Editor’s Note

I love Inscape so much. I’ve worked as part of the journal for three years, and every week Inscape has been one of life’s good lights. I have made so many friends, learned so many things, and passed so many storms in Inscape. Every Thursday at 5:30, I have had a place to retreat, to circle up with my friends in the good work of writing. I tell you this so you understand when I say that it has been my goal as editor of Inscape to make an excellent creative writing journal that is worthy of both its readers and its submitters, but, more than anything, to ensure that Inscape makes better people of everyone it touches. I wanted to ensure that there was a room in the basement of the JFSB where, every Thursday at 5:30, those who were weary and heavy-laden could come and talk about stories and poems and be with people who love them and want them to be happy. That is the project of Inscape, and I will miss it dearly when I leave this campus. The mortal world is a hard place, but God allows us to make spaces within it that aren’t so bad.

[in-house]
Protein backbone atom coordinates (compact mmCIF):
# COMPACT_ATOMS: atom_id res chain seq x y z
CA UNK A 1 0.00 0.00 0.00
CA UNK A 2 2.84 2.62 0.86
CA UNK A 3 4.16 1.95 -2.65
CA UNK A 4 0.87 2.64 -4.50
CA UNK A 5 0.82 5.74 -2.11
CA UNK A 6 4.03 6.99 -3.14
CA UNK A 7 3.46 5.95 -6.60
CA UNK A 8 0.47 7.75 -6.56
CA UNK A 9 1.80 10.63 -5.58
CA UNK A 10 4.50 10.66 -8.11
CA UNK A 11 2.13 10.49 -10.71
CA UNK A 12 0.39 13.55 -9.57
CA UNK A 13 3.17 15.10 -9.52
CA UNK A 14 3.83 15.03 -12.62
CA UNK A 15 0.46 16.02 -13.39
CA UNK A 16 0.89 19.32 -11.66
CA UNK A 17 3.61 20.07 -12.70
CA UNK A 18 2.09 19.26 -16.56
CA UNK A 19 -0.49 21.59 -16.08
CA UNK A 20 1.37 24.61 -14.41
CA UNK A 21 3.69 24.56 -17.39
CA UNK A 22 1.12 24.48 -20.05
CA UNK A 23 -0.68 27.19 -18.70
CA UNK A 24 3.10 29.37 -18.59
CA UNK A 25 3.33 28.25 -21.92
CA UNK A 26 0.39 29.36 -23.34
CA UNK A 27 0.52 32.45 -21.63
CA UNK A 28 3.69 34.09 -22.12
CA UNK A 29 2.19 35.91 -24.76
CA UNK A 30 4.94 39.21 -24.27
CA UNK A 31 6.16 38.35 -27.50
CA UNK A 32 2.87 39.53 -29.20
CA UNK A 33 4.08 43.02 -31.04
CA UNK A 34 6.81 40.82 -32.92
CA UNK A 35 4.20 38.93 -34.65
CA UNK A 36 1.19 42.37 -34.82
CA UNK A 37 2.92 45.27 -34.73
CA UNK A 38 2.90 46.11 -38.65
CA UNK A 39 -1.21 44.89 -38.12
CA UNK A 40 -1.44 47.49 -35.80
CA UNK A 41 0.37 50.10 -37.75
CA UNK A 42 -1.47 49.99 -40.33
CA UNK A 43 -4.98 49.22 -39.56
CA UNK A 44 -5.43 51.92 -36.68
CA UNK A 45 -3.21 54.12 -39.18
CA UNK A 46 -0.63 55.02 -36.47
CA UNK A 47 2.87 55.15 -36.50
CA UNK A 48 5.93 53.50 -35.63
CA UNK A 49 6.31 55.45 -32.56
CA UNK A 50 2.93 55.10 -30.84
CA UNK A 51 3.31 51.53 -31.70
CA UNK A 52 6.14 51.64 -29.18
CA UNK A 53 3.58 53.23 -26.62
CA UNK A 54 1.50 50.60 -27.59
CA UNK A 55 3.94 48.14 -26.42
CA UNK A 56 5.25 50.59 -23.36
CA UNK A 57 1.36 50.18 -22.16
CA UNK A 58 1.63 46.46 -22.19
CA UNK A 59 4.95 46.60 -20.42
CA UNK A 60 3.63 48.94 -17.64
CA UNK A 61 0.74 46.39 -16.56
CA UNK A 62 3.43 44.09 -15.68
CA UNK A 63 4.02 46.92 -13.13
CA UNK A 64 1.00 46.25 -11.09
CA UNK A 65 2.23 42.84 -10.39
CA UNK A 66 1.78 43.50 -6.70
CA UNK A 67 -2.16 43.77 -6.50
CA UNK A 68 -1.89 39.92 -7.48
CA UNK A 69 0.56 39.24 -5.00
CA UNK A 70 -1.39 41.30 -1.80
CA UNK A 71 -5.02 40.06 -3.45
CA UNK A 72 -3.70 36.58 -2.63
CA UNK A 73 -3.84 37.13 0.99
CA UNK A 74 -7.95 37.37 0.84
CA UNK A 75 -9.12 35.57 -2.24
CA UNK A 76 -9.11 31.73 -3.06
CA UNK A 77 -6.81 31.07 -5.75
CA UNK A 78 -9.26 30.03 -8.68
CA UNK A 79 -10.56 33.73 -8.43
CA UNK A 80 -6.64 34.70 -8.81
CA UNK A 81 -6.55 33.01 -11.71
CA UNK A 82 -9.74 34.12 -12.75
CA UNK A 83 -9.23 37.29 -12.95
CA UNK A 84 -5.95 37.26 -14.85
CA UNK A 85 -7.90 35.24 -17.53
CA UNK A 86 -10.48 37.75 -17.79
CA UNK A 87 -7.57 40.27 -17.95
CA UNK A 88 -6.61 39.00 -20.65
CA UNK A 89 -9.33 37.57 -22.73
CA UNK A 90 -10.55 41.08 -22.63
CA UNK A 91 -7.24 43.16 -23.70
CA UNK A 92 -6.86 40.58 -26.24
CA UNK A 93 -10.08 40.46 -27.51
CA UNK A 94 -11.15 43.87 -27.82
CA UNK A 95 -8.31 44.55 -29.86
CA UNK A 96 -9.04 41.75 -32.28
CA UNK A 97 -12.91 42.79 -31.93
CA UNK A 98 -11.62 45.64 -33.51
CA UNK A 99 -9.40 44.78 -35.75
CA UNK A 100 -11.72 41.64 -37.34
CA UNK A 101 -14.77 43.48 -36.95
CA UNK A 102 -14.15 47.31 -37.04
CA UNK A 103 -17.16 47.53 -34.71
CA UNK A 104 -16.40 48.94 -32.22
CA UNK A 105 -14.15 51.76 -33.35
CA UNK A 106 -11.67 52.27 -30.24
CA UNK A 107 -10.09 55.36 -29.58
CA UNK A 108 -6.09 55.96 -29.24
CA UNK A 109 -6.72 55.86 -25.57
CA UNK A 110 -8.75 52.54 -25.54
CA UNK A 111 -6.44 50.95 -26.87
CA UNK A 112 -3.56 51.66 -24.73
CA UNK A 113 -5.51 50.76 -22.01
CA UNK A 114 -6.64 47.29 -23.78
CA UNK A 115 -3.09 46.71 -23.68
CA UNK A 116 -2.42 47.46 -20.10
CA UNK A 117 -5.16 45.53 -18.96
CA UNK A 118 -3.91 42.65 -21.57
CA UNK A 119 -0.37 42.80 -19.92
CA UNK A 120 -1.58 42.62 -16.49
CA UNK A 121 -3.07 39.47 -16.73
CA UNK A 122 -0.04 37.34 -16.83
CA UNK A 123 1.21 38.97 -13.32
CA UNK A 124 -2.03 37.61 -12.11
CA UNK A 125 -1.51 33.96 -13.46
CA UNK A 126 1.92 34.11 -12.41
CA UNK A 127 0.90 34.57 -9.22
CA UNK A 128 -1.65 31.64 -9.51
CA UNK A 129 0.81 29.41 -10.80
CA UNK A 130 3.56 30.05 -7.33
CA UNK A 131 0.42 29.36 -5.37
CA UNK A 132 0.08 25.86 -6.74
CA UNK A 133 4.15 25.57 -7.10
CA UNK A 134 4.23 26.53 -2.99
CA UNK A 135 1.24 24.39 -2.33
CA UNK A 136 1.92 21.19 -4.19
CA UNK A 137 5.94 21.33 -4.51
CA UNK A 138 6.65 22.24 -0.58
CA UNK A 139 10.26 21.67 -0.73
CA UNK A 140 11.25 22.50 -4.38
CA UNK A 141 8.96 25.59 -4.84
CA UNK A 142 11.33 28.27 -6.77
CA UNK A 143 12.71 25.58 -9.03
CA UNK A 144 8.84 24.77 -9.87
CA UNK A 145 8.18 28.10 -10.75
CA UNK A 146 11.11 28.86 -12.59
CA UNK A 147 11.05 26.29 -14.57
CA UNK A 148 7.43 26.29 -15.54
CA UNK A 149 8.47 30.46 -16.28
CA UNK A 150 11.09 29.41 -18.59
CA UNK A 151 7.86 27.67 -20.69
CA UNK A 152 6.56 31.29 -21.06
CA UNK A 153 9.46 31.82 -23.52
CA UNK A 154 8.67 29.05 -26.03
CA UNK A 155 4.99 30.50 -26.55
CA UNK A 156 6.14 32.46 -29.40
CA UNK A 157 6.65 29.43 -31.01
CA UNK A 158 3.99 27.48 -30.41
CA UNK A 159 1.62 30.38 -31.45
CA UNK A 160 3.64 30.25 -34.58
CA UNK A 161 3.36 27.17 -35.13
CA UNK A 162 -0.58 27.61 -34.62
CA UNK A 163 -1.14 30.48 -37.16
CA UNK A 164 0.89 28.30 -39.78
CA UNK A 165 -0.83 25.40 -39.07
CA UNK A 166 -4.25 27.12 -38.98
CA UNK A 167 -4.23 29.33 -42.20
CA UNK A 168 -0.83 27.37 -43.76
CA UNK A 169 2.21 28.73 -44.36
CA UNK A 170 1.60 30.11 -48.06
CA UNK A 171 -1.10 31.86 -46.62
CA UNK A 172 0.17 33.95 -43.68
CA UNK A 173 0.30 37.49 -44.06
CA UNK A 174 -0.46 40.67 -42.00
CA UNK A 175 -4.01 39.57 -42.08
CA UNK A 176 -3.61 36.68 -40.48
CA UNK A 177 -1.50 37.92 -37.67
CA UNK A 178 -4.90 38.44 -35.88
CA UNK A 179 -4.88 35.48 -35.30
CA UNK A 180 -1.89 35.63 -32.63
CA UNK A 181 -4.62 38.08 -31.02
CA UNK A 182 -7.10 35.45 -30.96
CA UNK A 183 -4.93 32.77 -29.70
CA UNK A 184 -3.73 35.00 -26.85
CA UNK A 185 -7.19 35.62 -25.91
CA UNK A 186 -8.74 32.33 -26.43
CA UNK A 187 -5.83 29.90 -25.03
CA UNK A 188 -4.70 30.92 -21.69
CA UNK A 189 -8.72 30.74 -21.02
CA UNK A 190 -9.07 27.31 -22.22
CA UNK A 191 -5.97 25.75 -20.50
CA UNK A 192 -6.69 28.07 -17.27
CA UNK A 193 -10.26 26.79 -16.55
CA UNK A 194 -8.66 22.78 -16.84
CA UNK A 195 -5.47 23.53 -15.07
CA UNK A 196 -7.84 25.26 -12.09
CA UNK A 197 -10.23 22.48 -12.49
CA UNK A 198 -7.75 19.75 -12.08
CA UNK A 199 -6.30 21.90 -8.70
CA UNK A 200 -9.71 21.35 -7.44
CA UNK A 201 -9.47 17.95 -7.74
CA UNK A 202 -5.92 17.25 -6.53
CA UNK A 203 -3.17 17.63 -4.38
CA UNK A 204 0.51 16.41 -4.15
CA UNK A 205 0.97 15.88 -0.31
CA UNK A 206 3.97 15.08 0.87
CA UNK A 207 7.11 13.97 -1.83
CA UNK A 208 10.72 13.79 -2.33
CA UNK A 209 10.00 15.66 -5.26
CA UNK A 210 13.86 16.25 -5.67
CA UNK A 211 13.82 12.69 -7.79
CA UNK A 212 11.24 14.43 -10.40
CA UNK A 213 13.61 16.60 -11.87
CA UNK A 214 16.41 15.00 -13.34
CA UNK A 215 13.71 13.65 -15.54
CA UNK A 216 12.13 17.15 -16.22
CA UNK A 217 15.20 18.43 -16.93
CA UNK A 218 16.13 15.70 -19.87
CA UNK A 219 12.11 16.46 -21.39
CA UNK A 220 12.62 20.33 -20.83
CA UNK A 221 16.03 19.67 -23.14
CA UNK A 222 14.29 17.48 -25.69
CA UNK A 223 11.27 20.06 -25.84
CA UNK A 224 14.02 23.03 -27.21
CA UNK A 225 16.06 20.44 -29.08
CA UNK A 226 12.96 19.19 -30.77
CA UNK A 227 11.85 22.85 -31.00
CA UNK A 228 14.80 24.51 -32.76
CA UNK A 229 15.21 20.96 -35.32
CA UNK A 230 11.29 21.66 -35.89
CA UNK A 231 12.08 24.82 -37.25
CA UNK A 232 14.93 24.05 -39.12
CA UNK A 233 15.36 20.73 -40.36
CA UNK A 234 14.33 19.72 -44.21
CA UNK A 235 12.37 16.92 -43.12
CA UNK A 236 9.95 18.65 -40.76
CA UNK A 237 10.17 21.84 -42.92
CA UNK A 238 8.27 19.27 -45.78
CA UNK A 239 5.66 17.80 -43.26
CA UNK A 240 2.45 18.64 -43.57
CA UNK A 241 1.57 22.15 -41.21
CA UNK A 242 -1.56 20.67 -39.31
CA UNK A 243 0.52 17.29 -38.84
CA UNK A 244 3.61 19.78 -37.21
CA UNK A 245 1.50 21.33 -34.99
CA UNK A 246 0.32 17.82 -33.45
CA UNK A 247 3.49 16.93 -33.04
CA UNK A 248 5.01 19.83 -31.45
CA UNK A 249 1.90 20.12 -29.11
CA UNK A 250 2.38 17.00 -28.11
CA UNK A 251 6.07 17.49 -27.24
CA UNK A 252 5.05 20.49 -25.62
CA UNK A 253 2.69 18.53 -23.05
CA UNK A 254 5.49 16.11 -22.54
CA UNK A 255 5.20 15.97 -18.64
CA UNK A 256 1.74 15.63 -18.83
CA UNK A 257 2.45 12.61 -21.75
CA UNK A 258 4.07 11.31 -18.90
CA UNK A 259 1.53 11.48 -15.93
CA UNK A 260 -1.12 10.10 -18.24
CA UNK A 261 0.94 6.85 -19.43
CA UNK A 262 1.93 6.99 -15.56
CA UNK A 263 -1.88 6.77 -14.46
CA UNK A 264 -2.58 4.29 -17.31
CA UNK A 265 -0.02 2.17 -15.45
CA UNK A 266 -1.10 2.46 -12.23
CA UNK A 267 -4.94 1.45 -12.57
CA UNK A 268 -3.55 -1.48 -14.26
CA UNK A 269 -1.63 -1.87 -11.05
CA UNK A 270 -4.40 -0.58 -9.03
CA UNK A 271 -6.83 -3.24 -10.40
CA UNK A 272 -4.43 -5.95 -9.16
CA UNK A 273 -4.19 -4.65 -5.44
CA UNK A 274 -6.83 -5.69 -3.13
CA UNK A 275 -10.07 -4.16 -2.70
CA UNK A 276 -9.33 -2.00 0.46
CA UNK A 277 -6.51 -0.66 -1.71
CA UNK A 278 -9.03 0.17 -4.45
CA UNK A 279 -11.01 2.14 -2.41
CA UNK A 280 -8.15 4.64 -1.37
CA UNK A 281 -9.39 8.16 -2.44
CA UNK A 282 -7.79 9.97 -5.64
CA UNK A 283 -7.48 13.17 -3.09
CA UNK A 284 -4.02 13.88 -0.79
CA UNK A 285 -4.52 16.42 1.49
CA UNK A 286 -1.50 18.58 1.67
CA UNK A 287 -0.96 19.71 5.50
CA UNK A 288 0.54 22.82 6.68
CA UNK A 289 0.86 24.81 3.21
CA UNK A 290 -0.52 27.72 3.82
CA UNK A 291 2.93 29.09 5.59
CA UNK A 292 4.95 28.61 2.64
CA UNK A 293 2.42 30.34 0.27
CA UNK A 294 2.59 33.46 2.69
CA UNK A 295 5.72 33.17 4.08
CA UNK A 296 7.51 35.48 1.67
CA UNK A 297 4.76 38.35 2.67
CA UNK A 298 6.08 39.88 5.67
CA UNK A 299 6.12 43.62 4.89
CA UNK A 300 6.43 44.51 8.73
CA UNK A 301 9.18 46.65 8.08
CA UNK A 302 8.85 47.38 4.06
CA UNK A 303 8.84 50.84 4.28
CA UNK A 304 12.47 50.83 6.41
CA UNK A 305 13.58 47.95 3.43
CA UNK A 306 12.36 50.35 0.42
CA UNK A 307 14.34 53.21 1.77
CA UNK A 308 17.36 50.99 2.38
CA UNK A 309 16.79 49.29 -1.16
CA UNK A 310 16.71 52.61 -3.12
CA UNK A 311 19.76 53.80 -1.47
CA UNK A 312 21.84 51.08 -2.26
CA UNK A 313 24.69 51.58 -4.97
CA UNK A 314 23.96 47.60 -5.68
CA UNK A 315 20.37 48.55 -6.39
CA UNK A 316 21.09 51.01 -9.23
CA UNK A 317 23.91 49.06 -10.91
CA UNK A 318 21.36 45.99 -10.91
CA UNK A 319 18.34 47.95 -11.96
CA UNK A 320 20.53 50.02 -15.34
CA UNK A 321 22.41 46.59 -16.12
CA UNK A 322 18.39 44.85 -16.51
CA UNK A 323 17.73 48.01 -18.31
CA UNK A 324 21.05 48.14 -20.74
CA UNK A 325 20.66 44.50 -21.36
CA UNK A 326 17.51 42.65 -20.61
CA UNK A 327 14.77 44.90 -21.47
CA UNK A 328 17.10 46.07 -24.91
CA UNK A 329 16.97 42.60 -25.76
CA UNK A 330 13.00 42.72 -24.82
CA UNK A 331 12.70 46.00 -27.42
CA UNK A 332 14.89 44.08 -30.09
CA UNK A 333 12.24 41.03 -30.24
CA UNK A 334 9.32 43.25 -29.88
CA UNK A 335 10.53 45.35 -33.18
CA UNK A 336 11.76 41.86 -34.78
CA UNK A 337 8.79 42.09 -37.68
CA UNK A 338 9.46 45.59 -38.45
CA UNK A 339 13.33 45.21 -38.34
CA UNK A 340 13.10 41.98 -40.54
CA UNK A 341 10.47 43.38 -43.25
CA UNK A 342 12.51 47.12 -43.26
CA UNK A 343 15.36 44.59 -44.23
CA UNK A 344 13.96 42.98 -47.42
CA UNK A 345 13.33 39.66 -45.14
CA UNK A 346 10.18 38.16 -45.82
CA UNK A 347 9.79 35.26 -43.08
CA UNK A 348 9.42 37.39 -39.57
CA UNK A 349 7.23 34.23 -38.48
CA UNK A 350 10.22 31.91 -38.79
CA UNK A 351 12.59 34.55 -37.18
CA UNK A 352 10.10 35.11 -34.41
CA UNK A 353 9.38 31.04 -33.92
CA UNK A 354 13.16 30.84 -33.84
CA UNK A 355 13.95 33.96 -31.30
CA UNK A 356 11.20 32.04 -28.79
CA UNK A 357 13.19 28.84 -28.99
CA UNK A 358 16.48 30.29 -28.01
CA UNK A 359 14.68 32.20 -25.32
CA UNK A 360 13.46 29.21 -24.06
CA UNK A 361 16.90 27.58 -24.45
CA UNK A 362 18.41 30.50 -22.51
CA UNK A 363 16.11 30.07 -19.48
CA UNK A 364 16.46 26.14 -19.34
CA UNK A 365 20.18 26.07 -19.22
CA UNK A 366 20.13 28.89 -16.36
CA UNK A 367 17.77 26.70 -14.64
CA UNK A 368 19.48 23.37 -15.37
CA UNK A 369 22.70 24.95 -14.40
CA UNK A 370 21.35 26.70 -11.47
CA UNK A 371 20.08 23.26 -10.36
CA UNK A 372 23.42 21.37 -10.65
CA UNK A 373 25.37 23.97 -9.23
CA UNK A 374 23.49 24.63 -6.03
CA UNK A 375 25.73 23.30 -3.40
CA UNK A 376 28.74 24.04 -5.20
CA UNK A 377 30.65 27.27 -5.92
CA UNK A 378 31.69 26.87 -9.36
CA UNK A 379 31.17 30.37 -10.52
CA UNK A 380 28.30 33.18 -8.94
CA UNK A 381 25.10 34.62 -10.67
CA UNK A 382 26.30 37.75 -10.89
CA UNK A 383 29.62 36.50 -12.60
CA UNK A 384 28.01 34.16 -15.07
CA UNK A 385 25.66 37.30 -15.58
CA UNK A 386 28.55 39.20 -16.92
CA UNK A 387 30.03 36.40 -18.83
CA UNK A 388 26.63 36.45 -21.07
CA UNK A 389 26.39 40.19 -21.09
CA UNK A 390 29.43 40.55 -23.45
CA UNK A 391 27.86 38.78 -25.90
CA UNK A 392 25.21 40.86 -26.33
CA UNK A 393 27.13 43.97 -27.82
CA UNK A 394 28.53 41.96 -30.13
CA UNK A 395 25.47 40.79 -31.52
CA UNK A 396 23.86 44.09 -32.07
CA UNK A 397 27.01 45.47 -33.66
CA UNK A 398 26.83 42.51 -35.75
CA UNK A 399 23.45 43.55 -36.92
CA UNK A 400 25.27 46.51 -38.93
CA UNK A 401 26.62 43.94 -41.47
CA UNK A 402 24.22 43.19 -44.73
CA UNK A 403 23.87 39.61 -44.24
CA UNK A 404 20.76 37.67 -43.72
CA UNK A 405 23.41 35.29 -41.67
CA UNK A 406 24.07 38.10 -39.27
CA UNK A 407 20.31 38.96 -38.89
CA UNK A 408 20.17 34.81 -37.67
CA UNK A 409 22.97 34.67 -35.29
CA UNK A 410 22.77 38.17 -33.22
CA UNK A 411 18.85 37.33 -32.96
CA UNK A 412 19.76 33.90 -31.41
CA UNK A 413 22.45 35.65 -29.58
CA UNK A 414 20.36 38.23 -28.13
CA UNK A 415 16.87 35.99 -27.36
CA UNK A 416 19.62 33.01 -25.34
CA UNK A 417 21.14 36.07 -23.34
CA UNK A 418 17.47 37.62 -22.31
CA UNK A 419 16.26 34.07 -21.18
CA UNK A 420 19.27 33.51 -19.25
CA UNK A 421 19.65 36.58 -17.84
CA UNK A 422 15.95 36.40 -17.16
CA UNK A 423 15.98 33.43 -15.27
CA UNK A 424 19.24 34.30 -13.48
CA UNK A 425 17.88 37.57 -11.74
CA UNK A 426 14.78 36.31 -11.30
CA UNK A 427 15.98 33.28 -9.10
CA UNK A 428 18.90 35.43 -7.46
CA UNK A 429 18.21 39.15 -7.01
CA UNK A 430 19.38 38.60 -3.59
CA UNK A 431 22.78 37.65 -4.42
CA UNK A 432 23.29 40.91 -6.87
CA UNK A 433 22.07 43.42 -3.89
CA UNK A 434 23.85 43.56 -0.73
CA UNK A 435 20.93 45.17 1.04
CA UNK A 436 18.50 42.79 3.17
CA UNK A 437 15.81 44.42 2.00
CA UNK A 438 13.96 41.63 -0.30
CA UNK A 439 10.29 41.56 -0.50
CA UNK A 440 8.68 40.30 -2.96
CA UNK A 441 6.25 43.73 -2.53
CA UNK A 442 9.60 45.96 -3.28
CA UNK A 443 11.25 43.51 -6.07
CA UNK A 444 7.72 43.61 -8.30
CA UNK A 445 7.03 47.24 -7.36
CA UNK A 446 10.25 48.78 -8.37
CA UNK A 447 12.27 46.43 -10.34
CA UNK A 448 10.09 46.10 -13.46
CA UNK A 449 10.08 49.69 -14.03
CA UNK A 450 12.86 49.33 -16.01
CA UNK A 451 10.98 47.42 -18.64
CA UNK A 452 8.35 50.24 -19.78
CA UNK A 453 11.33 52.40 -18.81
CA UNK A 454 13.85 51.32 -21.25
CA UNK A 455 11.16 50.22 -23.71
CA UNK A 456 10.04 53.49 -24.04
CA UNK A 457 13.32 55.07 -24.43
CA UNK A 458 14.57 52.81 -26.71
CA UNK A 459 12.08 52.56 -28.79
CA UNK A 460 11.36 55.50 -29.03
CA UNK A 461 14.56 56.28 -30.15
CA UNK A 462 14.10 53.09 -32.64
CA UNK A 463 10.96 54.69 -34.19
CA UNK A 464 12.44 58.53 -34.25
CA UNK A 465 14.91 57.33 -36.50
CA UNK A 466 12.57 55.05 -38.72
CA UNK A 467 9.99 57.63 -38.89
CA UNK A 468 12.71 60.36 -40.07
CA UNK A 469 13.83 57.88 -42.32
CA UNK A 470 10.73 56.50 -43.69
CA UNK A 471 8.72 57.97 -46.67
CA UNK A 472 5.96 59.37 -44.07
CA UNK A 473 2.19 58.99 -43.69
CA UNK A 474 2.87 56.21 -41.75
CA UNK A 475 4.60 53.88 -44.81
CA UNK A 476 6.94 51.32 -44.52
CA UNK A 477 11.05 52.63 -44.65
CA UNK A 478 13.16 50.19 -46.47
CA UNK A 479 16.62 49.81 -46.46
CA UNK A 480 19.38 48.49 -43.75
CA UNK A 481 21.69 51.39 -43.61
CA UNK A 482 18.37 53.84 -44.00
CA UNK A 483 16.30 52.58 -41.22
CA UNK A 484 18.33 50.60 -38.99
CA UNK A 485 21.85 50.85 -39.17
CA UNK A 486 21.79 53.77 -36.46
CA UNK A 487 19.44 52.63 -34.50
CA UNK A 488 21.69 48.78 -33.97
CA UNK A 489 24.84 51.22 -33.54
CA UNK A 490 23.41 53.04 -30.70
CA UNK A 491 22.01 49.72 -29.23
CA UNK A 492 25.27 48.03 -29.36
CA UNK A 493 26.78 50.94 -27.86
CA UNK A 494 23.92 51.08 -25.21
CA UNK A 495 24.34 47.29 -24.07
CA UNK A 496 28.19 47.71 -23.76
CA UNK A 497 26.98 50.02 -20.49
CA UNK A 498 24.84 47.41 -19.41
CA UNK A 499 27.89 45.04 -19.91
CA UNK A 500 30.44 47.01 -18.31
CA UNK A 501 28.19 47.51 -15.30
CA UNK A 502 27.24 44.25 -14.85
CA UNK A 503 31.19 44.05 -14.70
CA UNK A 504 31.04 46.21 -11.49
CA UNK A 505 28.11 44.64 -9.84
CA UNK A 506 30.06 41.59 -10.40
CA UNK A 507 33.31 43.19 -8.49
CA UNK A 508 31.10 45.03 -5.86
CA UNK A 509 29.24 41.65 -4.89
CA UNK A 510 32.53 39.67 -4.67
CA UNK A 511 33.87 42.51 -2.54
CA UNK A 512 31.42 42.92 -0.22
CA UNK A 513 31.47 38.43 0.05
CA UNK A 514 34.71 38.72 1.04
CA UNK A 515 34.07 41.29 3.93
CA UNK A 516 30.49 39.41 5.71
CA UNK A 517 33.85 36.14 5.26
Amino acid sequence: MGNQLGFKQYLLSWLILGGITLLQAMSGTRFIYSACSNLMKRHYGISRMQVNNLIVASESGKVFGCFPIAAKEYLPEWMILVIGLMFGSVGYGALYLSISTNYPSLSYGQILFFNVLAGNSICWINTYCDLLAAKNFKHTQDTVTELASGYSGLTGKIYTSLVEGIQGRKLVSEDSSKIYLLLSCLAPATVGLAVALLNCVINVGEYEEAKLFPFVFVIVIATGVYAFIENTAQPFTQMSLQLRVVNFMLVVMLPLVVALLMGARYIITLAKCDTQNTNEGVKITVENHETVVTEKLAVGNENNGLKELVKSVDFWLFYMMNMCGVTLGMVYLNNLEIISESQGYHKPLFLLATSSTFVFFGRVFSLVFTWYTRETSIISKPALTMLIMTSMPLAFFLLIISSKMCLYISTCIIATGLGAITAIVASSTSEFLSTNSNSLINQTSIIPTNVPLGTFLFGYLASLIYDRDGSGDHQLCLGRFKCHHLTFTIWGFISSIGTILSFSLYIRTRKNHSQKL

“Inscape” is a term genesised by Gerard Manley Hopkins. It refers to the entirety any one thing’s physical qualities that, cumulatively, make up its individuality. The Inscape of Inscape, then, is comprised of each person who, were you to walk into our basement refuge on any given Thursday, would make up the spine, the heart, and the brain of our little journal. Complimentary to“Inscape” is its brother philosophy, “Instress,” the idea that, when a being glimpses an Inscape, they are briefly privy to the divine impetus in its creation. While you are welcome, reader, to come and be part of the goodness of Inscape, circumstances probably prohibit your being with us here in Provo, Utah. Second best, then, is to read this issue, examine the physical qualities of the poems, stories, and art, and venture to draw out what God was thinking when he created this journal and when he created all of us.

– Noah Hickman